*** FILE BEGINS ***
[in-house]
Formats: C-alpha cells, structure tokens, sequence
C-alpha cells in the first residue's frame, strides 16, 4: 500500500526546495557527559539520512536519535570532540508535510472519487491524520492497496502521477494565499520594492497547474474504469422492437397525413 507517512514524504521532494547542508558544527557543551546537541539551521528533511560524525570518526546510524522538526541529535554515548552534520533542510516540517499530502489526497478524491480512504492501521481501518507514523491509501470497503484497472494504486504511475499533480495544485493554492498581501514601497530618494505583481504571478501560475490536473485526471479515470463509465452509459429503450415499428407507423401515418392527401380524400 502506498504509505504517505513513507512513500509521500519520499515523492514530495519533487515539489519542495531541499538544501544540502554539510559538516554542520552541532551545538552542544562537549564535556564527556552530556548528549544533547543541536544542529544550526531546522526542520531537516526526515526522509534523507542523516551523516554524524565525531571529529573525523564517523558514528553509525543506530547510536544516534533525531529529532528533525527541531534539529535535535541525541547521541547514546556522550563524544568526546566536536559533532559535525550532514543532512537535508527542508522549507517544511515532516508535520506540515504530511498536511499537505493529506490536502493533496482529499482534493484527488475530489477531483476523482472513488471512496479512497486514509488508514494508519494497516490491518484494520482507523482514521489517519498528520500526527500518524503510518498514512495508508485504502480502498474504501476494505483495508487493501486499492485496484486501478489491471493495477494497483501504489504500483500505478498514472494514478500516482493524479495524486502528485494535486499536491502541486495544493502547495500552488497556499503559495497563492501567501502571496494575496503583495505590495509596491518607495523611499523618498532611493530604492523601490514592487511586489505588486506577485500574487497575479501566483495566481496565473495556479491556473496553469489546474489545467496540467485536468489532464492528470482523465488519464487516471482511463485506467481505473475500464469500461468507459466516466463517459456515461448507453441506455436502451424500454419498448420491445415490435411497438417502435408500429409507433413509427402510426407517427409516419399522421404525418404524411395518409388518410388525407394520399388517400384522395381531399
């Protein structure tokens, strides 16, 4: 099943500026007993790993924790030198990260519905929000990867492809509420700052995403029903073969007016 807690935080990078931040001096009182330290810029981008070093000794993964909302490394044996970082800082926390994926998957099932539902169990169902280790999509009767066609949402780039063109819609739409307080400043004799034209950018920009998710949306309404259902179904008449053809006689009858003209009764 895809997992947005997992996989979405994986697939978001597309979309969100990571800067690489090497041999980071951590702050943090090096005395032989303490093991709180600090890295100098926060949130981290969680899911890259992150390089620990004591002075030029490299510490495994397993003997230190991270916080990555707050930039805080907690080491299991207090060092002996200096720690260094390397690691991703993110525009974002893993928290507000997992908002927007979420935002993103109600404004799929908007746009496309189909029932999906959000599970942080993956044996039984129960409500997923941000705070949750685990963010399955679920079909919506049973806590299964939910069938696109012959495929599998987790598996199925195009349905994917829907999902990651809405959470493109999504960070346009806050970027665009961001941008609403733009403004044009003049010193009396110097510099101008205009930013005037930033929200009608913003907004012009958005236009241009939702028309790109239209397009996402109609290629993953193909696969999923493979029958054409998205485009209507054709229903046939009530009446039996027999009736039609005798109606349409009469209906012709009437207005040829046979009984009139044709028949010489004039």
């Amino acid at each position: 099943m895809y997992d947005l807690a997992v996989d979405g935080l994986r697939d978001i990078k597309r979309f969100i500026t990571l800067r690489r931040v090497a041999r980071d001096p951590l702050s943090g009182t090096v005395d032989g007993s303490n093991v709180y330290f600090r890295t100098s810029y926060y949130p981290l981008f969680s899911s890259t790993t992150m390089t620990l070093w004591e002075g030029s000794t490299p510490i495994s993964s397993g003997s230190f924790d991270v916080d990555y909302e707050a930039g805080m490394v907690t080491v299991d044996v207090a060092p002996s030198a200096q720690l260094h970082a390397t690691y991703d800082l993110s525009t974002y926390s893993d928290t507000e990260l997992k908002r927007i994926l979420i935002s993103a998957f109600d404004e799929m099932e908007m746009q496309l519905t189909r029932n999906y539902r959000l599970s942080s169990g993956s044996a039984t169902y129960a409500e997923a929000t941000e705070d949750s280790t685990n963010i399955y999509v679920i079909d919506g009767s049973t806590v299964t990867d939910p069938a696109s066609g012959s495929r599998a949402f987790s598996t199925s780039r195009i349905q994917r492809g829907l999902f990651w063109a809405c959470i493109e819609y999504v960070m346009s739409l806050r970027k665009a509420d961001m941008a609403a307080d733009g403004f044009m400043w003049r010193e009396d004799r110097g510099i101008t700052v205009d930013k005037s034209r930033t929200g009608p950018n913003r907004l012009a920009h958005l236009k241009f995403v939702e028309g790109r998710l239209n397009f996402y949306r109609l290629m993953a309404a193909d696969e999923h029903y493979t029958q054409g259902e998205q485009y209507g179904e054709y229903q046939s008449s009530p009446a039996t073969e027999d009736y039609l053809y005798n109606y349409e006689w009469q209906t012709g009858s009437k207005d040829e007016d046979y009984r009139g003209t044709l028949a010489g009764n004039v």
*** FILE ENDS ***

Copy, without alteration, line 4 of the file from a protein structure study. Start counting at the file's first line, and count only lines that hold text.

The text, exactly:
């Protein structure tokens, strides 16, 4: 099943500026007993790993924790030198990260519905929000990867492809509420700052995403029903073969007016 807690935080990078931040001096009182330290810029981008070093000794993964909302490394044996970082800082926390994926998957099932539902169990169902280790999509009767066609949402780039063109819609739409307080400043004799034209950018920009998710949306309404259902179904008449053809006689009858003209009764 895809997992947005997992996989979405994986697939978001597309979309969100990571800067690489090497041999980071951590702050943090090096005395032989303490093991709180600090890295100098926060949130981290969680899911890259992150390089620990004591002075030029490299510490495994397993003997230190991270916080990555707050930039805080907690080491299991207090060092002996200096720690260094390397690691991703993110525009974002893993928290507000997992908002927007979420935002993103109600404004799929908007746009496309189909029932999906959000599970942080993956044996039984129960409500997923941000705070949750685990963010399955679920079909919506049973806590299964939910069938696109012959495929599998987790598996199925195009349905994917829907999902990651809405959470493109999504960070346009806050970027665009961001941008609403733009403004044009003049010193009396110097510099101008205009930013005037930033929200009608913003907004012009958005236009241009939702028309790109239209397009996402109609290629993953193909696969999923493979029958054409998205485009209507054709229903046939009530009446039996027999009736039609005798109606349409009469209906012709009437207005040829046979009984009139044709028949010489004039």